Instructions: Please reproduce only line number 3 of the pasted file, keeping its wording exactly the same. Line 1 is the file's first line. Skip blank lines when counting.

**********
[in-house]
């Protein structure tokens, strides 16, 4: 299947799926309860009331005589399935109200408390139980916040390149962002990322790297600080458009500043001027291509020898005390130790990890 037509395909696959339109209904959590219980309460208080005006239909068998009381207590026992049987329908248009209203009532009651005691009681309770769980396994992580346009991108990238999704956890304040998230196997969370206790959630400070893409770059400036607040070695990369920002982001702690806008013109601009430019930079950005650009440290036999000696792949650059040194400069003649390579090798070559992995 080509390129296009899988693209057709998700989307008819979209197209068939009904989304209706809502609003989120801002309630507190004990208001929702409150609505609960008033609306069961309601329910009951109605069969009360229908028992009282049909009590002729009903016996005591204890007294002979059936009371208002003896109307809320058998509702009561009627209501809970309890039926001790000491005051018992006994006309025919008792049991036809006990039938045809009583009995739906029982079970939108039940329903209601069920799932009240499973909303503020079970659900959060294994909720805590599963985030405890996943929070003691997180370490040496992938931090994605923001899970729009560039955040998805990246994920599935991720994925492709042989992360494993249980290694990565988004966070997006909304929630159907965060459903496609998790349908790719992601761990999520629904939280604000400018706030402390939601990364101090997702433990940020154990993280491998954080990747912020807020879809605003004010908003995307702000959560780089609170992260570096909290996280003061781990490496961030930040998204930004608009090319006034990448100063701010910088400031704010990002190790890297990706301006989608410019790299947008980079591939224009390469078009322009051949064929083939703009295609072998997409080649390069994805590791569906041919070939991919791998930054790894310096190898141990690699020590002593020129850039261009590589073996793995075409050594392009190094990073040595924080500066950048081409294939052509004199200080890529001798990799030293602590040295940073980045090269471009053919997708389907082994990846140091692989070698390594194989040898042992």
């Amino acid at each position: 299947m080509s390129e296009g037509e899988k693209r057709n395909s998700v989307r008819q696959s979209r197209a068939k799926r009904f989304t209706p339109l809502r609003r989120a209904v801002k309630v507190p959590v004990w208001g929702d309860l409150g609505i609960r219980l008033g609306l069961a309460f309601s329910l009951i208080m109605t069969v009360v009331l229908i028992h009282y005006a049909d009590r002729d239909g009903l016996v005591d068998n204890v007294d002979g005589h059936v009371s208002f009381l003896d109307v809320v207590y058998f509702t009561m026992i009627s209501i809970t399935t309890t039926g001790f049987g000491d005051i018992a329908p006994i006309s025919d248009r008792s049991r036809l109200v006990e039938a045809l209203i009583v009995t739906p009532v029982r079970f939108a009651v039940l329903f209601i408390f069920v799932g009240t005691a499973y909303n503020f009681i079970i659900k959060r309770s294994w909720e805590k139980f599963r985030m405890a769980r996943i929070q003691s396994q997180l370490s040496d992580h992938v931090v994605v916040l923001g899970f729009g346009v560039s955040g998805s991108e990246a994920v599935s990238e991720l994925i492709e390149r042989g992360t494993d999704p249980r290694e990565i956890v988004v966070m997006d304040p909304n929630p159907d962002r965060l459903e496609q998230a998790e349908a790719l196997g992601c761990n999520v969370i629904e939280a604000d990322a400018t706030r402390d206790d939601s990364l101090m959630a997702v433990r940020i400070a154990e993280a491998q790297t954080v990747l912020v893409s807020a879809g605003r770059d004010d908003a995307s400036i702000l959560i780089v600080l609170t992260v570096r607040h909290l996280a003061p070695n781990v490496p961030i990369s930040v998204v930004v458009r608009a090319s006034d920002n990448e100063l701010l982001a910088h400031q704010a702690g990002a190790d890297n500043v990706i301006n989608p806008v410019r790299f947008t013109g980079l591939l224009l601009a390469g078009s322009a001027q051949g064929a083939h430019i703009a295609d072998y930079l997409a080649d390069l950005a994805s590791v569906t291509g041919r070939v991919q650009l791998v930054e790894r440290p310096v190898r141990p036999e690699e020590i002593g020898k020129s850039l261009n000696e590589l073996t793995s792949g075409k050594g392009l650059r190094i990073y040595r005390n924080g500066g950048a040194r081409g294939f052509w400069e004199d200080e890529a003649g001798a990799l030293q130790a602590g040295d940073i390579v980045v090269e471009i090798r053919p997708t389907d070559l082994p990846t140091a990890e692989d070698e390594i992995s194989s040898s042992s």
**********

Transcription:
């Amino acid at each position: 299947m080509s390129e296009g037509e899988k693209r057709n395909s998700v989307r008819q696959s979209r197209a068939k799926r009904f989304t209706p339109l809502r609003r989120a209904v801002k309630v507190p959590v004990w208001g929702d309860l409150g609505i609960r219980l008033g609306l069961a309460f309601s329910l009951i208080m109605t069969v009360v009331l229908i028992h009282y005006a049909d009590r002729d239909g009903l016996v005591d068998n204890v007294d002979g005589h059936v009371s208002f009381l003896d109307v809320v207590y058998f509702t009561m026992i009627s209501i809970t399935t309890t039926g001790f049987g000491d005051i018992a329908p006994i006309s025919d248009r008792s049991r036809l109200v006990e039938a045809l209203i009583v009995t739906p009532v029982r079970f939108a009651v039940l329903f209601i408390f069920v799932g009240t005691a499973y909303n503020f009681i079970i659900k959060r309770s294994w909720e805590k139980f599963r985030m405890a769980r996943i929070q003691s396994q997180l370490s040496d992580h992938v931090v994605v916040l923001g899970f729009g346009v560039s955040g998805s991108e990246a994920v599935s990238e991720l994925i492709e390149r042989g992360t494993d999704p249980r290694e990565i956890v988004v966070m997006d304040p909304n929630p159907d962002r965060l459903e496609q998230a998790e349908a790719l196997g992601c761990n999520v969370i629904e939280a604000d990322a400018t706030r402390d206790d939601s990364l101090m959630a997702v433990r940020i400070a154990e993280a491998q790297t954080v990747l912020v893409s807020a879809g605003r770059d004010d908003a995307s400036i702000l959560i780089v600080l609170t992260v570096r607040h909290l996280a003061p070695n781990v490496p961030i990369s930040v998204v930004v458009r608009a090319s006034d920002n990448e100063l701010l982001a910088h400031q704010a702690g990002a190790d890297n500043v990706i301006n989608p806008v410019r790299f947008t013109g980079l591939l224009l601009a390469g078009s322009a001027q051949g064929a083939h430019i703009a295609d072998y930079l997409a080649d390069l950005a994805s590791v569906t291509g041919r070939v991919q650009l791998v930054e790894r440290p310096v190898r141990p036999e690699e020590i002593g020898k020129s850039l261009n000696e590589l073996t793995s792949g075409k050594g392009l650059r190094i990073y040595r005390n924080g500066g950048a040194r081409g294939f052509w400069e004199d200080e890529a003649g001798a990799l030293q130790a602590g040295d940073i390579v980045v090269e471009i090798r053919p997708t389907d070559l082994p990846t140091a990890e692989d070698e390594i992995s194989s040898s042992s």